How to Use a Circular Saw

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A worm-drive circular saw is for heavy-duty construction jobs.

The power circular saw probably originated in Europe, but folk wisdom has it that an American Shaker woman named Tabitha Babbitt, inspired by her spinning wheel, came up with her own design in 1813. However, she never patented the device because doing so would have been against her religious beliefs.


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Saws with circular blades were originally used for milling lumber, and they still are, but when tradespeople and DIYers refer to circular saws, they are usually talking about the handheld electric tools first marketed by Skilsaw Power Tools in 1924. Because of its early market entry, Skilsaw earned the distinction of having its brand become synonymous with the generic tool, much like Sheetrock is synonymous with drywall. However, so many tool manufacturers offer circular saw models today that the equivalence is fading.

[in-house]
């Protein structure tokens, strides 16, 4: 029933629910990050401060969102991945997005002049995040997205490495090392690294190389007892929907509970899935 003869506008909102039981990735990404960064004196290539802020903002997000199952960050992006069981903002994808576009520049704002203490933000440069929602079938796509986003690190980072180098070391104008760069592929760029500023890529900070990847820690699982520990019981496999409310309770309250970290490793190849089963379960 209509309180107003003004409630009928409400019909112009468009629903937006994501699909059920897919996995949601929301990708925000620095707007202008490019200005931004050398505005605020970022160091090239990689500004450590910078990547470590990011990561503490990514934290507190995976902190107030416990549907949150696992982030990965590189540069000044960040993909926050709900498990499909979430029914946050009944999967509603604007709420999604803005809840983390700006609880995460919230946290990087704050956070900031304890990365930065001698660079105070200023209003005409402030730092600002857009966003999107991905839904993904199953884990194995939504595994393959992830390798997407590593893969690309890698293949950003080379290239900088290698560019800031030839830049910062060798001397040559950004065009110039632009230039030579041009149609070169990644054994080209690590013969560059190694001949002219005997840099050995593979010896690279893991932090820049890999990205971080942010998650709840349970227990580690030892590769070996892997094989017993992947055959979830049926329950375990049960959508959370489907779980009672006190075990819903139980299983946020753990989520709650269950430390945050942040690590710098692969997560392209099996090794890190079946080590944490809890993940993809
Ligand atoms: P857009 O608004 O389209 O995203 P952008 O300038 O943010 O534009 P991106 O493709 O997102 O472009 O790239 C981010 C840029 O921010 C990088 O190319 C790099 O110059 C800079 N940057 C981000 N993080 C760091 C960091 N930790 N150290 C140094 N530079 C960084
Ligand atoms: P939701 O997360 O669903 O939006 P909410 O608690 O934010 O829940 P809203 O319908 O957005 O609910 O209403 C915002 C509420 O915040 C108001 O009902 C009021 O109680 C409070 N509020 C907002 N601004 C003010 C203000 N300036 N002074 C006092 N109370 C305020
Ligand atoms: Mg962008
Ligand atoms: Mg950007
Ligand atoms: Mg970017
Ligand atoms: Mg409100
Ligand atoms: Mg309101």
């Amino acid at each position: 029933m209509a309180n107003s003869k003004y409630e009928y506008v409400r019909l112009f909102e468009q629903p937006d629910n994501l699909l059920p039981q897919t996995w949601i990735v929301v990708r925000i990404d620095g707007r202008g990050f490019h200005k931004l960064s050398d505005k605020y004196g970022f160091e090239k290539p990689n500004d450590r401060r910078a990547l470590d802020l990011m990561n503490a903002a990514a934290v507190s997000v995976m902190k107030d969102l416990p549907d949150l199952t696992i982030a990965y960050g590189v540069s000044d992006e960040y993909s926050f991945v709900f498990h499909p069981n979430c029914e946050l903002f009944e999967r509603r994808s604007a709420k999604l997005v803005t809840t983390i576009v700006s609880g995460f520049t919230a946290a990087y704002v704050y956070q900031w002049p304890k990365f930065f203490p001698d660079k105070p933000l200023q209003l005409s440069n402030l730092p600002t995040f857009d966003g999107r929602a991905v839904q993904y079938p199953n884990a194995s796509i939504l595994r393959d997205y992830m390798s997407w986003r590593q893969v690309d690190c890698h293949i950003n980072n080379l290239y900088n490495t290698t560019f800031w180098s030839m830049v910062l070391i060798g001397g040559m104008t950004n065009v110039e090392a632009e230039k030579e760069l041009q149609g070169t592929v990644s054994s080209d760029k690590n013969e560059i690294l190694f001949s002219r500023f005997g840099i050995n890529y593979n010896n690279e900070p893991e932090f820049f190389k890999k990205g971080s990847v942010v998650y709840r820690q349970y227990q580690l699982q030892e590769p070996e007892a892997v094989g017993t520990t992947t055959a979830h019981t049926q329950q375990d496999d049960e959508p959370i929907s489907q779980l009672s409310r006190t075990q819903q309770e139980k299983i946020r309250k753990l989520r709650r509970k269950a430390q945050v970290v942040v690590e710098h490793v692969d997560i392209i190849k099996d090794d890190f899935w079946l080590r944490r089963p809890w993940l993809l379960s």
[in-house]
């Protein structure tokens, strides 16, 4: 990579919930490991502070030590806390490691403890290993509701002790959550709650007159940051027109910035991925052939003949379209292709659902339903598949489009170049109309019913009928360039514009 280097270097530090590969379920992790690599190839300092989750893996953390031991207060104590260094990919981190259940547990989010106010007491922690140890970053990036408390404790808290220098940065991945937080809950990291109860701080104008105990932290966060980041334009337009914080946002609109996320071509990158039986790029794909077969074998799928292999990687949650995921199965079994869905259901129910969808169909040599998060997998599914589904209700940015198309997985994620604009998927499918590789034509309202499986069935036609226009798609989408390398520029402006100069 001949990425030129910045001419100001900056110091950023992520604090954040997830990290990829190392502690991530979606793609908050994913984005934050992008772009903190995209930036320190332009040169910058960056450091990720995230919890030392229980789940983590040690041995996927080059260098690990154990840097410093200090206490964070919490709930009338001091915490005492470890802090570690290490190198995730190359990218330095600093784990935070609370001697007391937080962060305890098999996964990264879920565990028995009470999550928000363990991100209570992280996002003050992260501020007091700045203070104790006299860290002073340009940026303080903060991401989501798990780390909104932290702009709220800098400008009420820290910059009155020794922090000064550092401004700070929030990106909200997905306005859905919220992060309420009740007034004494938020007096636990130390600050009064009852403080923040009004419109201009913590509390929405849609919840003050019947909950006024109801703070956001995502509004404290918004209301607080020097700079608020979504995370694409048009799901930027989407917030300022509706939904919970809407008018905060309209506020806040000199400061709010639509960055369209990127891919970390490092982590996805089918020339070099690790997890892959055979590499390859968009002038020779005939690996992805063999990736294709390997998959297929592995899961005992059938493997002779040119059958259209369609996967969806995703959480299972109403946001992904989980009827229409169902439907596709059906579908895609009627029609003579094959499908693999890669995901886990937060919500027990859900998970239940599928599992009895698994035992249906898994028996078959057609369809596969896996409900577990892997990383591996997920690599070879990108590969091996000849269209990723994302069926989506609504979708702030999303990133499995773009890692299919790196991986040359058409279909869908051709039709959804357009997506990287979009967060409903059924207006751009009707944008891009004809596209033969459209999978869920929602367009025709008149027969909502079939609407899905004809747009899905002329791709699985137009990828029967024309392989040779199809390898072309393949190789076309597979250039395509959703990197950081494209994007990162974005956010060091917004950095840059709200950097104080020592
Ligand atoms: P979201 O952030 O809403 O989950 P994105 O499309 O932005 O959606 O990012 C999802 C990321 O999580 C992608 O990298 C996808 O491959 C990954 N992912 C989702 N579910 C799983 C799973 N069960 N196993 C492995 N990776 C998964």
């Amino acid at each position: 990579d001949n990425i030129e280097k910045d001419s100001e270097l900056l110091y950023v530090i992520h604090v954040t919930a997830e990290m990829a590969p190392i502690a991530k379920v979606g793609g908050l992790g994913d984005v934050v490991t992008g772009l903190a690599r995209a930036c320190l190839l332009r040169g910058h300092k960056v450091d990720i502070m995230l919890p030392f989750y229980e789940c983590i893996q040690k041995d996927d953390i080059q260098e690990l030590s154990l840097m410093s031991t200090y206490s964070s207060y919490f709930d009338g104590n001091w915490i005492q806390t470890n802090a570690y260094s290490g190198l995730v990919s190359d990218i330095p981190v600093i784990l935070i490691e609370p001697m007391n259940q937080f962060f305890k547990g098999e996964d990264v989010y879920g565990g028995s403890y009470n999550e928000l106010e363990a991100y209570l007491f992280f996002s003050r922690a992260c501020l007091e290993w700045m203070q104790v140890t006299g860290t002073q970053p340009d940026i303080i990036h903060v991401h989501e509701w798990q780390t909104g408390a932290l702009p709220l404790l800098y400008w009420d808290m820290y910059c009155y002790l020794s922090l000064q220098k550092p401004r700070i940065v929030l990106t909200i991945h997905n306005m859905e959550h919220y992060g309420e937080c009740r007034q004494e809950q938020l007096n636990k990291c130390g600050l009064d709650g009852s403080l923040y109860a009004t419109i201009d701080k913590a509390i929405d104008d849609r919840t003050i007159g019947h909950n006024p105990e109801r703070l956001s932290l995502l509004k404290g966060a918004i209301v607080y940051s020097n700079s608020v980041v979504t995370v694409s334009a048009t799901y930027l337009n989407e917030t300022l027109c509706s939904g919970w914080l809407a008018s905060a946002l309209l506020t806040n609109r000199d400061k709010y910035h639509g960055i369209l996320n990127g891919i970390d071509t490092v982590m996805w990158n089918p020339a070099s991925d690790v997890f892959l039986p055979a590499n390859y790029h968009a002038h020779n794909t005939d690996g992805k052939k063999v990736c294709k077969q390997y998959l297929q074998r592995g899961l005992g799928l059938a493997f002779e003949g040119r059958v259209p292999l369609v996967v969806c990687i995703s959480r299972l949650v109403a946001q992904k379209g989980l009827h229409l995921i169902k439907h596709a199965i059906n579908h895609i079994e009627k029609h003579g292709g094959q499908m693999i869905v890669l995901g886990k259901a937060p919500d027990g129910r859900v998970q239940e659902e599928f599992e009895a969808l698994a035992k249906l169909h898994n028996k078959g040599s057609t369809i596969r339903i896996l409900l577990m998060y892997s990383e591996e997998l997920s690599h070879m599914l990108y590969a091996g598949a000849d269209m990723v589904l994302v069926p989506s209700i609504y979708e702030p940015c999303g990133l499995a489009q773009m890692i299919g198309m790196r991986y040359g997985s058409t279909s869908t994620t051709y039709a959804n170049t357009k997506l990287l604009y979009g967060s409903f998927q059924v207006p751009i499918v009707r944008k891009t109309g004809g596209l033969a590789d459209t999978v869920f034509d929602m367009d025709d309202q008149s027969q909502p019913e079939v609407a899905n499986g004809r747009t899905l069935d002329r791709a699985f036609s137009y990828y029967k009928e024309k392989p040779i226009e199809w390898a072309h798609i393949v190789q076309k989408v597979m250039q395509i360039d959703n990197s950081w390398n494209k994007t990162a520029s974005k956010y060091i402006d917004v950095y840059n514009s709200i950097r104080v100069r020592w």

Circular saws come in many forms. Chops saws, radial arm saws and table saws are all circular saws. However, in everyday use the term refers exclusively to the handheld variety, which these days is just as likely to be a battery-powered cordless tool as a corded plug-in model. You can buy tiny circular saws with 3-inch blades or utility saws with 6 1/2- or 7 1/4-inch blades. The heaviest-duty circular saws employ worm-drive gears for extra cutting power. Circular saws are designed for safety as well as convenience, but they are still potentially dangerous, so if you're using one for the first time it's good to have a few best practice guidelines under your belt before you start cutting.

Understand the Design and Safety Features

The retractable blade guard is an essential feature of every circular saw.